Winnipeg's 420 event jeopardized because of conflicting provincial, city requirements: pot advocate
Months before pot is scheduled to be legalized, the organizer of the city's annual 420 protest says he suddenly can't get permits due to conflicting rules from the province and the city.
Provincial officials made it clear the event should be moving from a protest to a festival atmosphere, said Steven Stairs, who is also a local pot activist. The city, he said, objected.
"Every year I have meetings with the province and the city and the police and things like that," said Stairs.
"The city comes back [this year] and says, 'Well, we can't issue a permit for that, Steve.' And I'm like, 'OK, why not?' [They said] 'Well, because it promotes illegal activity.'
"Well, what has every other permit you've given me for the past five years done?"
From protest to party
Marijuana is set to be legalized across the country this summer. While the federal government plans to legalize it, each province will set rules on how to regulate and sell it.
For the past several years, people have gathered yearly on April 20 to smoke marijuana on the Manitoba legislative grounds, as a protest against marijuana prohibition. The protest was accompanied by speeches and police would attend to make sure things stayed peaceful.
However, with cannabis on the verge of being legalized, Manitoba officials know the annual day will become a festival every year instead of a protest, said Stairs.
"This year, the province told me that they don't want me to do what we did last year.… They want me to kind of do a test run, because in 2019 when pot is legal, 420 will still happen. It will just become like a Taste of Manitoba or Manyfest, Winnipeg Wine Festival type thing."
The province requested security at this year's event, insurance for vendors and attendees, and a cordoned-off area for people who are 19 or older to smoke, said Stairs.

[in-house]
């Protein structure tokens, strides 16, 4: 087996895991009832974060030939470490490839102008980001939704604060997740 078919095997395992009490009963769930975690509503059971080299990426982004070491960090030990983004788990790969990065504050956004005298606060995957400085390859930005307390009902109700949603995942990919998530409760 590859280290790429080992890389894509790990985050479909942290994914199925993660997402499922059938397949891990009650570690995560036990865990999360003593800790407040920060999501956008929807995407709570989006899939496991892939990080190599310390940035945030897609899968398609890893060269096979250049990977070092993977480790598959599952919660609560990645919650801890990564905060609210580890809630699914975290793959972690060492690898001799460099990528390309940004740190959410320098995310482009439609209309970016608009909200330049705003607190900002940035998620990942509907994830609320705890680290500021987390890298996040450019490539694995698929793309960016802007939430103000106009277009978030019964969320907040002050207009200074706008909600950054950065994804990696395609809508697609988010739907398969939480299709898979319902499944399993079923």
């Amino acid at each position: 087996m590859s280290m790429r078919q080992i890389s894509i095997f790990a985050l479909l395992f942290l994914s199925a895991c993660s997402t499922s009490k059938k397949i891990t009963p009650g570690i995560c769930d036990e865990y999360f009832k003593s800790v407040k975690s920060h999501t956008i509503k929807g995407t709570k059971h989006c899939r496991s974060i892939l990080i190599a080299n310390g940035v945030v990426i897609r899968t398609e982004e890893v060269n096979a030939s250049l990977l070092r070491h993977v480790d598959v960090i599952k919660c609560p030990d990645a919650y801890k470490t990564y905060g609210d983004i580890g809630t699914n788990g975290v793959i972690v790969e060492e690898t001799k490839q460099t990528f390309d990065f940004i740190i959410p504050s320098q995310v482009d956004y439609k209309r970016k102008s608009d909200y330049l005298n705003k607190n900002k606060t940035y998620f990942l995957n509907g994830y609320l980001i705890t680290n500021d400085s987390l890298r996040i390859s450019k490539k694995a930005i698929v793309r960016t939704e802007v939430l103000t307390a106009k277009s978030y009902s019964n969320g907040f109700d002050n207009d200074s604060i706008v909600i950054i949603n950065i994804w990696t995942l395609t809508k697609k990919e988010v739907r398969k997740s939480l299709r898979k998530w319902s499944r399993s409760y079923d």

After agreeing to the province's requests, Stairs then sent his plans over to his special-events liaison with the city.
Despite talking to the liaison about the new plans throughout the process, Stairs said he suddenly received an email this week saying the city won't issue a permit for the plans that were submitted.
"The City of Winnipeg cannot approve any permits related to an event which includes overt criminal activity such as the possession and consumption of cannabis (outside of medicinal purposes)," reads an email from the city sent on Feb. 16.
The email notes marijuana "remains a controlled substance at this time" and invites Stairs to submit a revised plan by Feb. 23.
That gives Stairs until Friday to work out the problems with the province and the city, he said. If he can't, his permit application won't be approved until April at the earliest, leaving organizers two weeks to plan the event.
"The time frame is really a concern," said Stairs. "I feel like they're really tying my hands here.
"I don't know where it's going to go right now."
A spokesperson for the city said the city has not denied the permit.
"We can confirm that we are still actively working with the applicant on the preparation of the required event permits — the application is considered open," the spokesperson said, noting it had invited Stairs to submit a revised plan.
"What we can say is that this year's proposed event location and format is different than in years past," the spokesperson said, adding "special event permits can only be issued under the condition that all activities directly related to the permits (e.g., food and product vendors) do not contravene the Criminal Code."
Stairs said despite everything, he hopes to go ahead with the event.
"It's an interesting little conundrum that they've put me in. But I hope I don't have to break the laws."